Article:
Park now a trade zone

Published 12:00 am Saturday, June 3, 2006

SOUTH POINT— It is being hailed as the start of something very, very big.

The U.S. Department of Commerce has approved the Lawrence County Port Authority’s application for the establishment of a foreign trade zone at The Point industrial park.

The announcement was made jointly Friday afternoon by Ohio’s two U.S. senators, Mike DeWine and George Voinovich and U.S. 6th District Congressman Ted Strickland.

Email newsletter signup

The news was hailed as an important step in bringing Lawrence County out of its economic doldrums.

“This is going to be a big tool in our economic development tool box,” said Jason Stephens, Lawrence County Commissioner. “Any incentive that sets us apart from other areas and helps us compete in a global economy is a good thing.”

Strickland agreed.

“This is very good news for Lawrence County,” Strickland said. “The Port Authority has gained a valuable economic development tool with the Foreign Trade Zone designation, and the Authority’s leaders are to be commended for their foresight.

“We live in a global economy, and I am glad southeastern Ohio will have this opportunity to better compete on a global scale.”

Lawrence County now joins a rather elite club. There are 250 FTZs in the United States, only two of those — Cincinnati and Columbus — are in Ohio. Lawrence County Commissioner George Patterson said he thought federal officials realized that this area has tremendous potential and that federal trade zone status would enhance the area’s assets for maximum benefit.

“I think they (commerce officials) realized what a great tool this would be. We already have a lot to offer: The land, rail, the river — especially the river. I think they looked at it that way,” Patterson said.

Fellow Commissioner Doug Malone agreed that The Point has strategic advantages other such facilities do not have and this point hit home with commerce officials.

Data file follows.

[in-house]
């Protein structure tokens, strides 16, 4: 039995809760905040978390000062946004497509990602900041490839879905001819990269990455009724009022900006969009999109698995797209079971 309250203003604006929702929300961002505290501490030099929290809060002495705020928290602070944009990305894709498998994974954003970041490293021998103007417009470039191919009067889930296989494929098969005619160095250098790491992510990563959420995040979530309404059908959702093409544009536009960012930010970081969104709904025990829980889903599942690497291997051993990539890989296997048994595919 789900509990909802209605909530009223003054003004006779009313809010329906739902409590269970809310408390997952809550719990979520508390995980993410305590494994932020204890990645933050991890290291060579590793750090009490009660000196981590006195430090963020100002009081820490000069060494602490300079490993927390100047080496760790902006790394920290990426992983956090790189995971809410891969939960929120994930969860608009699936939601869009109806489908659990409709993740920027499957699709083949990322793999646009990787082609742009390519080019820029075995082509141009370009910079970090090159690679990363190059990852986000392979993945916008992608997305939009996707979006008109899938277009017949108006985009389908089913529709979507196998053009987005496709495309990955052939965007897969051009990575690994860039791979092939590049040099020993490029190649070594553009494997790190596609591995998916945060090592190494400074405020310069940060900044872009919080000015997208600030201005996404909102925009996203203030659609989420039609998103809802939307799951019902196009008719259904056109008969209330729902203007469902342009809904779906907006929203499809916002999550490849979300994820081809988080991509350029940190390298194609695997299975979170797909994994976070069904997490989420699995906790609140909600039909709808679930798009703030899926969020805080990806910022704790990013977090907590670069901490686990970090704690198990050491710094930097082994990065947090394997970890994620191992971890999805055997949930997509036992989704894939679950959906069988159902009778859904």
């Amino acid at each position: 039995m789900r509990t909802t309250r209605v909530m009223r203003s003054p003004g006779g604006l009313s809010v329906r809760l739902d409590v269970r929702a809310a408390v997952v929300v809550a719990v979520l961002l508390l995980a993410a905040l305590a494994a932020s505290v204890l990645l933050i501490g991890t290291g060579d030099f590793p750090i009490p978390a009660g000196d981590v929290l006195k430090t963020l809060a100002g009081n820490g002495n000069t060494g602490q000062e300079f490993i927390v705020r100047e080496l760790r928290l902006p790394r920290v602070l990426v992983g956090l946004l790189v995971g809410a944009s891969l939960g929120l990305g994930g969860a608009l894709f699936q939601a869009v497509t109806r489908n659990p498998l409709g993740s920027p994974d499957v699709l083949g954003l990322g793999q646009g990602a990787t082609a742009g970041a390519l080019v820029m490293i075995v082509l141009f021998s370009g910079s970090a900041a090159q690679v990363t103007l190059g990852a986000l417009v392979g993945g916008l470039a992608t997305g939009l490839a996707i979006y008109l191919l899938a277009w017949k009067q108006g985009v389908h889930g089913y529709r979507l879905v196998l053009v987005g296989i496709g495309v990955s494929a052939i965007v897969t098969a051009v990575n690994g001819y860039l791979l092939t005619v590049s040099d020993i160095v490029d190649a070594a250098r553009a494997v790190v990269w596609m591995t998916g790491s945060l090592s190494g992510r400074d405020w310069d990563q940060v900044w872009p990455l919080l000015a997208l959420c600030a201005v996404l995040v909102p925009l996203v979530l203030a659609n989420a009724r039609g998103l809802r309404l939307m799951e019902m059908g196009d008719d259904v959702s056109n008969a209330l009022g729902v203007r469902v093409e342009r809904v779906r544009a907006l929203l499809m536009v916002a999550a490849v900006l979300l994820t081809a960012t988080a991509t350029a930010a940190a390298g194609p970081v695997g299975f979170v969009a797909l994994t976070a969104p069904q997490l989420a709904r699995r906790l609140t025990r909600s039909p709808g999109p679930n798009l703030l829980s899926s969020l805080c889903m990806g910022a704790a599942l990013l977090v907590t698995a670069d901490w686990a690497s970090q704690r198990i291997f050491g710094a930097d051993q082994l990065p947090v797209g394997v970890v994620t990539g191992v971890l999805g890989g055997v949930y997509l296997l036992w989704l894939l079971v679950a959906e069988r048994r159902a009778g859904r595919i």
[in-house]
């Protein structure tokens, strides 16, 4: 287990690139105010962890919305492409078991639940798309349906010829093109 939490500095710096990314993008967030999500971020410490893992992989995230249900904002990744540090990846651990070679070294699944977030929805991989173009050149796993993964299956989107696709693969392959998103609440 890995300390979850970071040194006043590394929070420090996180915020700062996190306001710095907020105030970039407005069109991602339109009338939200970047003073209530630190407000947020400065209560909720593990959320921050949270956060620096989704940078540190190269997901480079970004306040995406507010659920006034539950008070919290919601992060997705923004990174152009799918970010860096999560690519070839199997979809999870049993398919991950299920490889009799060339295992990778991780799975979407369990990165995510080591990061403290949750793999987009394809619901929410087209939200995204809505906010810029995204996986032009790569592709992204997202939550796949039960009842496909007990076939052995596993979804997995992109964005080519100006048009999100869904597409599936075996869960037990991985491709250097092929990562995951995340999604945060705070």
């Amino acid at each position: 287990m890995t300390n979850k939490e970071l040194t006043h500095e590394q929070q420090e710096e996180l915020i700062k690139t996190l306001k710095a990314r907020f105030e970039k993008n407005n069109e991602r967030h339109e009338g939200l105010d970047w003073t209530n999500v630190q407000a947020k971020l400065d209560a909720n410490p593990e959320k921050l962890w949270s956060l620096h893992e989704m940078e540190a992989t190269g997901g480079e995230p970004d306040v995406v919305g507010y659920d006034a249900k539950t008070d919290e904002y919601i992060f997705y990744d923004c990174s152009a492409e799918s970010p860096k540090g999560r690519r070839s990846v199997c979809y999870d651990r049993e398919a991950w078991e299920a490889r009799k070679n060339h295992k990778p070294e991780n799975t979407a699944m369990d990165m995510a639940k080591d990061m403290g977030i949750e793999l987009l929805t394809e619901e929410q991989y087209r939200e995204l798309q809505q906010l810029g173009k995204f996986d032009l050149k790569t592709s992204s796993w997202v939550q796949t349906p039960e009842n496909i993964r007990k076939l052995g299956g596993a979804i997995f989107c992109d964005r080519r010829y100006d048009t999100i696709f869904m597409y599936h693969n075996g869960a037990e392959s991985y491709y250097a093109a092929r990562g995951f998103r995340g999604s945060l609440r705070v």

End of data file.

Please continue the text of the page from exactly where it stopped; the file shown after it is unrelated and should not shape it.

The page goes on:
“I think The Point is really ready to take off and I think they realize it can handle a lot of commerce coming in off the river,” he said. “This (FTZ status) is a major plus for The Point, for our county and really for the whole area. I’m tickled to death.”

Local officials said one of the most important factors in getting the approval from the federal office was apparently the cohesive effort put forth by local officials who testified recently in support of the FTZ application — a point acknowledged in Friday’s media statement.

“The application had the overwhelming support of the community and local school board officials and was expedited as a result of the collaborative efforts of DeWine, Voinovich, and Strickland in sending a letter to Commerce officials. As a result, Commerce Secretary Carlos Gutierrez quickly approved a board order that will ultimately lead to increased economic investment, development, and opportunity in the area,” the statement read.

Dr. Bill Dingus, executive director of the Lawrence Economic Development Corporation, concurred.

“I think it was truly impressive to those in Washington when they saw such a staunch group of people standing solidly together in support of this,” Dingus said.

Dingus also gave great credit to Ralph Kline, assistant executive director for the Ironton-Lawrence County Community Action Organization, and his staff for their work in making the idea of an FTZ in Lawrence County become reality. The CAO assembled much of the information for the application and used its resources to navigate governmental red tape to expedite the process, local officials said.

“I don’t think the people of our county realize how fortunate we are to have Ralph Kline and his team. I think the county commission sees it; others do. But truly, Lawrence County is so much better off. … A lot of growth and development we have had is because of incentives programs Ralph and his team were able to leverage. And if we’re ever going to make it, it is because we are all truly working together as a team: The city, the county, the LEDC, the CAO and people in both the public ands private sector,” Dingus said. “And I think that’s happening.”